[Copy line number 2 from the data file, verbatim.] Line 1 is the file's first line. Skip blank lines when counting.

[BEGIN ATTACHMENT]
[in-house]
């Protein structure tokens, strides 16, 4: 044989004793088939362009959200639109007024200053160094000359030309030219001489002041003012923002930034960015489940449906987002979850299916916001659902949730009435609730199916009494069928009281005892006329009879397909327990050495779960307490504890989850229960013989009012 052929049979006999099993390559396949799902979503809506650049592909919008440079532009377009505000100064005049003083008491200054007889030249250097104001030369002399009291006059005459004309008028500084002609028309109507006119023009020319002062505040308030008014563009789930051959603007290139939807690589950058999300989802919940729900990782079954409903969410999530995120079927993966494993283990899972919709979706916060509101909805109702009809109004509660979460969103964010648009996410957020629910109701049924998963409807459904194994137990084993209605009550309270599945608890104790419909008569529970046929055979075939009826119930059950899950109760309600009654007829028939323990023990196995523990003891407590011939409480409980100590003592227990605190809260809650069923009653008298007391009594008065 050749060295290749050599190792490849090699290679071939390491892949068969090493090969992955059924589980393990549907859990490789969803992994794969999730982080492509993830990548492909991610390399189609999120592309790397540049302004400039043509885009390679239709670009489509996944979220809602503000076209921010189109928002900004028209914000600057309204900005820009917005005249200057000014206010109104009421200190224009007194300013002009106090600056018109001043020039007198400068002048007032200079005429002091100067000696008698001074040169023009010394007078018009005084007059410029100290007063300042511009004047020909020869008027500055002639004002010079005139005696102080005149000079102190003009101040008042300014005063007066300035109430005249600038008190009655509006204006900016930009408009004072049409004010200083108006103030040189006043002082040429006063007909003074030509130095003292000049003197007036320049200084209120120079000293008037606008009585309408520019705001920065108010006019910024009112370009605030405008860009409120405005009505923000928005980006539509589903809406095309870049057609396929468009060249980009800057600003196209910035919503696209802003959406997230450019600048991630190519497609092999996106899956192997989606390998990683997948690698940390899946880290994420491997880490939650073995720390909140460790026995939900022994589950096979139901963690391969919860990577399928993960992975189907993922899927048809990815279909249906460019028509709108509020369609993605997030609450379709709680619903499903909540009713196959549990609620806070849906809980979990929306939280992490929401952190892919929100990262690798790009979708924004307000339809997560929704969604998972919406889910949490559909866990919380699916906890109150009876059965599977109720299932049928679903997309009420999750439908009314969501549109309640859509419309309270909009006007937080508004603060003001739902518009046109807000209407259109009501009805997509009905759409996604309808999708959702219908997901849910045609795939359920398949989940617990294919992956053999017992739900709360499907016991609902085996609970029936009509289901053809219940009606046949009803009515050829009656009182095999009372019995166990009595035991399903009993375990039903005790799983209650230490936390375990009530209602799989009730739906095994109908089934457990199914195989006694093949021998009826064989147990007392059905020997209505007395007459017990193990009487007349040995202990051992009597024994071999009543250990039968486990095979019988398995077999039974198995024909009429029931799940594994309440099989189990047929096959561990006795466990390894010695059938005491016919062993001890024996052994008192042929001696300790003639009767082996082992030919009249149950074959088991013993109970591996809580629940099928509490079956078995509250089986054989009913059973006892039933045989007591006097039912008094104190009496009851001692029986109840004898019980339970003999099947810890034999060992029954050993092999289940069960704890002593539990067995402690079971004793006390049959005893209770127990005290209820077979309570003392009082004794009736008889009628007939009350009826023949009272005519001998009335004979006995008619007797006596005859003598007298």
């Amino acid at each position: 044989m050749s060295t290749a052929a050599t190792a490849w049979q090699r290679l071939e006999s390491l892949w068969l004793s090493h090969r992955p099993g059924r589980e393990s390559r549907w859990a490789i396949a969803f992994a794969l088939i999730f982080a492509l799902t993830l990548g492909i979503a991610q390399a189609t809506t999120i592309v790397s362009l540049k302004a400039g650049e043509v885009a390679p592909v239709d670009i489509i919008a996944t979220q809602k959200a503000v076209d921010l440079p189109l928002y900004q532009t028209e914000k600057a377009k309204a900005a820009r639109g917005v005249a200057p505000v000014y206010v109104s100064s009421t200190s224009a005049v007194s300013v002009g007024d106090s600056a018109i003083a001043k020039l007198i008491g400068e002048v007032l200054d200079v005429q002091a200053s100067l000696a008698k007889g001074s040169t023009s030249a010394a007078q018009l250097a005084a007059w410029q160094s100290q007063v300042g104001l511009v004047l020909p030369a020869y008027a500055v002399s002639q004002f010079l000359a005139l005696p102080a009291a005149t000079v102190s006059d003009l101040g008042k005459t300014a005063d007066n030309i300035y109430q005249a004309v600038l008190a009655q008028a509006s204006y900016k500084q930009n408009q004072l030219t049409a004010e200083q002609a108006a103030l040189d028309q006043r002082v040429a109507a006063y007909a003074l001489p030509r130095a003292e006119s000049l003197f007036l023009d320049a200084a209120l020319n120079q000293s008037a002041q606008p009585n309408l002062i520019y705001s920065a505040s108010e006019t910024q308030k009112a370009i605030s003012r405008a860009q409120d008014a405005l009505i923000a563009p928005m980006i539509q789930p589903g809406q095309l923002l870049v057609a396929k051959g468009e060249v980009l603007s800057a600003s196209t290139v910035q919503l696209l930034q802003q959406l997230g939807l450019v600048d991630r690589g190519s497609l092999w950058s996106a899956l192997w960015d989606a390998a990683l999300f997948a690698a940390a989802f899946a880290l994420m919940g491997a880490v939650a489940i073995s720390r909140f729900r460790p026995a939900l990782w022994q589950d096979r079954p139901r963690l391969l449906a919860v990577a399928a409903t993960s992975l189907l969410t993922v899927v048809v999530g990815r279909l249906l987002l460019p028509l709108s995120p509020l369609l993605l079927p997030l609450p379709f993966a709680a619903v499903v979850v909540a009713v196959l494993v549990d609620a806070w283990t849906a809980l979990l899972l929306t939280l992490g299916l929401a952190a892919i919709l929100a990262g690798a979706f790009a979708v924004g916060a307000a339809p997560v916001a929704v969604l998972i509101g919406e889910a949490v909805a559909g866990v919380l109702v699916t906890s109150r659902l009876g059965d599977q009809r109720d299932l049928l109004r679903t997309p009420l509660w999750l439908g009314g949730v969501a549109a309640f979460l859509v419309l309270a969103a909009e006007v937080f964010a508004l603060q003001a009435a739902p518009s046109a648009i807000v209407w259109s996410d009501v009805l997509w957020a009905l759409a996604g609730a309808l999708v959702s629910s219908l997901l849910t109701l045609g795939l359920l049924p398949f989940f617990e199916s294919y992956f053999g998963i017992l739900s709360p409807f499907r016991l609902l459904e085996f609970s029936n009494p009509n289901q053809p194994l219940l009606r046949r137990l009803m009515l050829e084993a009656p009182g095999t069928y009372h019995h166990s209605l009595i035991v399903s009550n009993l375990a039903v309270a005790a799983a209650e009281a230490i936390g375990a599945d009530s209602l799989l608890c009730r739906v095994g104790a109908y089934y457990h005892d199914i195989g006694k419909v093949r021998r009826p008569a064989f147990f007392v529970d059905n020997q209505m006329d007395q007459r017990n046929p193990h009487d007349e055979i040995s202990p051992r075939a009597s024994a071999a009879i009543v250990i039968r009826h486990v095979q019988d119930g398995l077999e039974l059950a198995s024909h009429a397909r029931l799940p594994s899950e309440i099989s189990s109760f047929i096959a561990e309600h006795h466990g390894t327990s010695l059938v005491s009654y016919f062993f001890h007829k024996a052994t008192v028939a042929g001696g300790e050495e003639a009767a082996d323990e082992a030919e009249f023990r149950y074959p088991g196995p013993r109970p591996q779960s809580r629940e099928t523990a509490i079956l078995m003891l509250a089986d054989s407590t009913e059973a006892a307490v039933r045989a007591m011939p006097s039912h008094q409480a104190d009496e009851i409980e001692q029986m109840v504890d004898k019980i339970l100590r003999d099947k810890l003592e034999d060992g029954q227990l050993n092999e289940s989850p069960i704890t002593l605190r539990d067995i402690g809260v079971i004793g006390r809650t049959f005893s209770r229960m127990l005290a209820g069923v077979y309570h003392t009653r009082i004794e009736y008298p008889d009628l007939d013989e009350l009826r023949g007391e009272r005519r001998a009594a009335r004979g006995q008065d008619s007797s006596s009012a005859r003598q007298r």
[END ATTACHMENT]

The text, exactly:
């Protein structure tokens, strides 16, 4: 044989004793088939362009959200639109007024200053160094000359030309030219001489002041003012923002930034960015489940449906987002979850299916916001659902949730009435609730199916009494069928009281005892006329009879397909327990050495779960307490504890989850229960013989009012 052929049979006999099993390559396949799902979503809506650049592909919008440079532009377009505000100064005049003083008491200054007889030249250097104001030369002399009291006059005459004309008028500084002609028309109507006119023009020319002062505040308030008014563009789930051959603007290139939807690589950058999300989802919940729900990782079954409903969410999530995120079927993966494993283990899972919709979706916060509101909805109702009809109004509660979460969103964010648009996410957020629910109701049924998963409807459904194994137990084993209605009550309270599945608890104790419909008569529970046929055979075939009826119930059950899950109760309600009654007829028939323990023990196995523990003891407590011939409480409980100590003592227990605190809260809650069923009653008298007391009594008065 050749060295290749050599190792490849090699290679071939390491892949068969090493090969992955059924589980393990549907859990490789969803992994794969999730982080492509993830990548492909991610390399189609999120592309790397540049302004400039043509885009390679239709670009489509996944979220809602503000076209921010189109928002900004028209914000600057309204900005820009917005005249200057000014206010109104009421200190224009007194300013002009106090600056018109001043020039007198400068002048007032200079005429002091100067000696008698001074040169023009010394007078018009005084007059410029100290007063300042511009004047020909020869008027500055002639004002010079005139005696102080005149000079102190003009101040008042300014005063007066300035109430005249600038008190009655509006204006900016930009408009004072049409004010200083108006103030040189006043002082040429006063007909003074030509130095003292000049003197007036320049200084209120120079000293008037606008009585309408520019705001920065108010006019910024009112370009605030405008860009409120405005009505923000928005980006539509589903809406095309870049057609396929468009060249980009800057600003196209910035919503696209802003959406997230450019600048991630190519497609092999996106899956192997989606390998990683997948690698940390899946880290994420491997880490939650073995720390909140460790026995939900022994589950096979139901963690391969919860990577399928993960992975189907993922899927048809990815279909249906460019028509709108509020369609993605997030609450379709709680619903499903909540009713196959549990609620806070849906809980979990929306939280992490929401952190892919929100990262690798790009979708924004307000339809997560929704969604998972919406889910949490559909866990919380699916906890109150009876059965599977109720299932049928679903997309009420999750439908009314969501549109309640859509419309309270909009006007937080508004603060003001739902518009046109807000209407259109009501009805997509009905759409996604309808999708959702219908997901849910045609795939359920398949989940617990294919992956053999017992739900709360499907016991609902085996609970029936009509289901053809219940009606046949009803009515050829009656009182095999009372019995166990009595035991399903009993375990039903005790799983209650230490936390375990009530209602799989009730739906095994109908089934457990199914195989006694093949021998009826064989147990007392059905020997209505007395007459017990193990009487007349040995202990051992009597024994071999009543250990039968486990095979019988398995077999039974198995024909009429029931799940594994309440099989189990047929096959561990006795466990390894010695059938005491016919062993001890024996052994008192042929001696300790003639009767082996082992030919009249149950074959088991013993109970591996809580629940099928509490079956078995509250089986054989009913059973006892039933045989007591006097039912008094104190009496009851001692029986109840004898019980339970003999099947810890034999060992029954050993092999289940069960704890002593539990067995402690079971004793006390049959005893209770127990005290209820077979309570003392009082004794009736008889009628007939009350009826023949009272005519001998009335004979006995008619007797006596005859003598007298």